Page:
Can containers help save the planet? That may not be a common question to ask about Docker’s benefits, but it’s a valid one. Here’s why.
Ask most people why Docker containers are useful, and you’ll hear answers having to do with efficiency and consistency in deploying applications.
Developers and admins like containers because they simplify environment configurations. They make it easier to avoid unexpected problems due to differences between development and employment environments.
Businesses like containers because they help save money. They allow developers to work faster, lower the risk of software problems that impact operations and allow the company to do more with less hardware.
The Environmentalist Argument for Docker
Environmentalists probably don’t pay much attention to Docker containers. But if they did, they might appreciate the ways in which Docker can save energy. Docker does this in two main ways.
First, containers allow organizations to run more applications on the same server than they could with other technologies. With virtual machines, system resources are wasted on hardware emulation. On bare-metal servers, capacity is often wasted because bare-metal servers need to maintain a fairly large reserve of resources to avoid the risk of overload with no failover option.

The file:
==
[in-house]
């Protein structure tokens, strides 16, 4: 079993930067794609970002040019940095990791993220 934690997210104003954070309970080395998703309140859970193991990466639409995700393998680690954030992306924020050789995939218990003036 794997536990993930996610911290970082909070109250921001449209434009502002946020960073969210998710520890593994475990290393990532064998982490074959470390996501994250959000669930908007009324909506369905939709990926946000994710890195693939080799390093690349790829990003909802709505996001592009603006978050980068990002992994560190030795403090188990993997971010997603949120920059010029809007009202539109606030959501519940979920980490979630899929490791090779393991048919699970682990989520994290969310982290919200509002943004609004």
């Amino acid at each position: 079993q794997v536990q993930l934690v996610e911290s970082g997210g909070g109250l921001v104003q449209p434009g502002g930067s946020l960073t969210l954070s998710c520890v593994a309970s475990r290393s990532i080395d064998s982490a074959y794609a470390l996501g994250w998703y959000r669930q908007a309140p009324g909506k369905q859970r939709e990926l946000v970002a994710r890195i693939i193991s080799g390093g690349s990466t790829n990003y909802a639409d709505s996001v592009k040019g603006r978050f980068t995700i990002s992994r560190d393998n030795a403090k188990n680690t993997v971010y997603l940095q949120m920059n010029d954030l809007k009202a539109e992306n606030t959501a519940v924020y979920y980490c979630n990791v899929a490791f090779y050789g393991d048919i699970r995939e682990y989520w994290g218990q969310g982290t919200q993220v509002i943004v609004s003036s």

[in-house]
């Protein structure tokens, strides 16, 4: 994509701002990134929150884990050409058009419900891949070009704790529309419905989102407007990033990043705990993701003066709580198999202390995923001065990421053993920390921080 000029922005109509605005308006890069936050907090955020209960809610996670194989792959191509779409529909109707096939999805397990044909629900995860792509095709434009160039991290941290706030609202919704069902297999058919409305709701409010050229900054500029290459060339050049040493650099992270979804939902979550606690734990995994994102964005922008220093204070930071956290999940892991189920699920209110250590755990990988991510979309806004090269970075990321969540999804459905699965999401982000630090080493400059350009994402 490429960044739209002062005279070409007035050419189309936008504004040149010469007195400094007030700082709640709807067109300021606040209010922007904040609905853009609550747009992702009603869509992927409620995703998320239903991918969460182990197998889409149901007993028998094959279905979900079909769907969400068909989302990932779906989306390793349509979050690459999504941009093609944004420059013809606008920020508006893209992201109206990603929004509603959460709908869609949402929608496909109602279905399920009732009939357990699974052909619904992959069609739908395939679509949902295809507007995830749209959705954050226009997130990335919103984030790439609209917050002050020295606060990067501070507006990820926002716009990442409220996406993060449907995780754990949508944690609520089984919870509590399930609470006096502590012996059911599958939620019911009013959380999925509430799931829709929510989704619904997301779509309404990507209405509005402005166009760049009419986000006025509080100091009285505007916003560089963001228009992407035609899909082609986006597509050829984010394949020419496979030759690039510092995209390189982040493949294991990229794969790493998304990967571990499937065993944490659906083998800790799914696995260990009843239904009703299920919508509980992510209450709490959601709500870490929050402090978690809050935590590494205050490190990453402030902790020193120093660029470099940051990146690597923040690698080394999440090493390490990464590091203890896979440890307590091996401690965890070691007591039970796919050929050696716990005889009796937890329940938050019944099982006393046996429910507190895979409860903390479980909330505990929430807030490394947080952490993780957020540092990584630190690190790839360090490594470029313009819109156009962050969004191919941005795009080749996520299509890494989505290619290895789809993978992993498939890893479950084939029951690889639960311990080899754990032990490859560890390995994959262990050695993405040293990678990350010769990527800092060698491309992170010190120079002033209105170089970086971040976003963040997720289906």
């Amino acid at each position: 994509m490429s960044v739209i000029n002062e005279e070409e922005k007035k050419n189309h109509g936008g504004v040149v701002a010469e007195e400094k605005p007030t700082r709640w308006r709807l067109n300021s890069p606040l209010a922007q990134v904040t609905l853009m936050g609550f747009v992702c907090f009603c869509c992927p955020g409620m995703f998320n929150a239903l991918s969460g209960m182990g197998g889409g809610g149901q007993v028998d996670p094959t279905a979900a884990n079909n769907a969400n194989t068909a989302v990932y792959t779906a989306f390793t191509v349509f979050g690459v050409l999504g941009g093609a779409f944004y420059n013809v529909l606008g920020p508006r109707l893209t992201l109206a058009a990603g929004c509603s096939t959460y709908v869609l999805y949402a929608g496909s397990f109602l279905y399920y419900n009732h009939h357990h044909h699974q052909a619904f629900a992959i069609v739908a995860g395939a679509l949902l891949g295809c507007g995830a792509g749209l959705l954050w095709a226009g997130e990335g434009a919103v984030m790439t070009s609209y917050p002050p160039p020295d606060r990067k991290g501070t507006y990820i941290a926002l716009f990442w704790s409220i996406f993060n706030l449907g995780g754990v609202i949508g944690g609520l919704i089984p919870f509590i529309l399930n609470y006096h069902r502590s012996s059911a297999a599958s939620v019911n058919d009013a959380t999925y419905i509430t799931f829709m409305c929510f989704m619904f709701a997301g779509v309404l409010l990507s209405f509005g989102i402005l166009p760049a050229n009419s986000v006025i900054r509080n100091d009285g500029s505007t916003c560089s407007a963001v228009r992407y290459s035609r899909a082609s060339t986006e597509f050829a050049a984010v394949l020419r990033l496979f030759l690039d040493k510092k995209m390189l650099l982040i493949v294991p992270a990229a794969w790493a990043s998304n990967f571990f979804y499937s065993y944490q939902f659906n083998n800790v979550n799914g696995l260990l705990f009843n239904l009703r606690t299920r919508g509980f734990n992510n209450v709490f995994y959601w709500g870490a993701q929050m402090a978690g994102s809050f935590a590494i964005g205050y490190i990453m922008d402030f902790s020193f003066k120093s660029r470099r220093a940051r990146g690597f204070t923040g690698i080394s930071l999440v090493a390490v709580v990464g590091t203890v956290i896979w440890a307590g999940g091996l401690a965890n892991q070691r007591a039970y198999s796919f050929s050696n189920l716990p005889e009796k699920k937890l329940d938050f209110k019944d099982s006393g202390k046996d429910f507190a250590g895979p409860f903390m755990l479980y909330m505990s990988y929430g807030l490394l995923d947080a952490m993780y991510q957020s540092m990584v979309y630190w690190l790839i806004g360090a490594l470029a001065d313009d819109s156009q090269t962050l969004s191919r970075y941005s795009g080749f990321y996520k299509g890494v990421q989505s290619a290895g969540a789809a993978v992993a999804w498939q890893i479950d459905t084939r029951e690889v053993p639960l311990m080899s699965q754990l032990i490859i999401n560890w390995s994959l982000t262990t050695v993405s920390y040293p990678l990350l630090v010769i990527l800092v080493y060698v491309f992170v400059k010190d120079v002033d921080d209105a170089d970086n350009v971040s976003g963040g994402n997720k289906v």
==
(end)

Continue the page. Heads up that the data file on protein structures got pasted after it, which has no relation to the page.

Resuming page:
Doing more with the same number of servers not only saves money, but is also environmentally friendly. There are fewer servers to build and to power.
The second way in which Docker containers are environmentally friendly is by helping to breathe new life into older hardware. With Docker, you can deploy applications in a consistent way with little concern for the underlying hardware or software configuration of the host server (to a point, of course).
This makes it easier to keep older servers in commission without worrying about hardware compatibility issues, firmware issues and so on. It also helps to prevent new server purchases based on the idea that all servers in the data center should be the same to simplify management. With Docker, it doesn’t matter nearly as much as it would otherwise if your data center is composed of a mismatch of machines of varying vintages, hardware profiles and operating system types.
Docker now even officially supports mainframes. That says a lot. If Docker helps organizations to continue getting life out of mainframe systems, it also helps the environment by obviating the need to replace those servers with newer hardware, and throw the mainframes into a garbage dump somewhere.
The environmentalist argument may not be Docker’s most effective selling point with most audiences. But it is one worth making. The efficiency that containers provide not only helps to save money and time, but also mitigates the environmental effects of modern computing.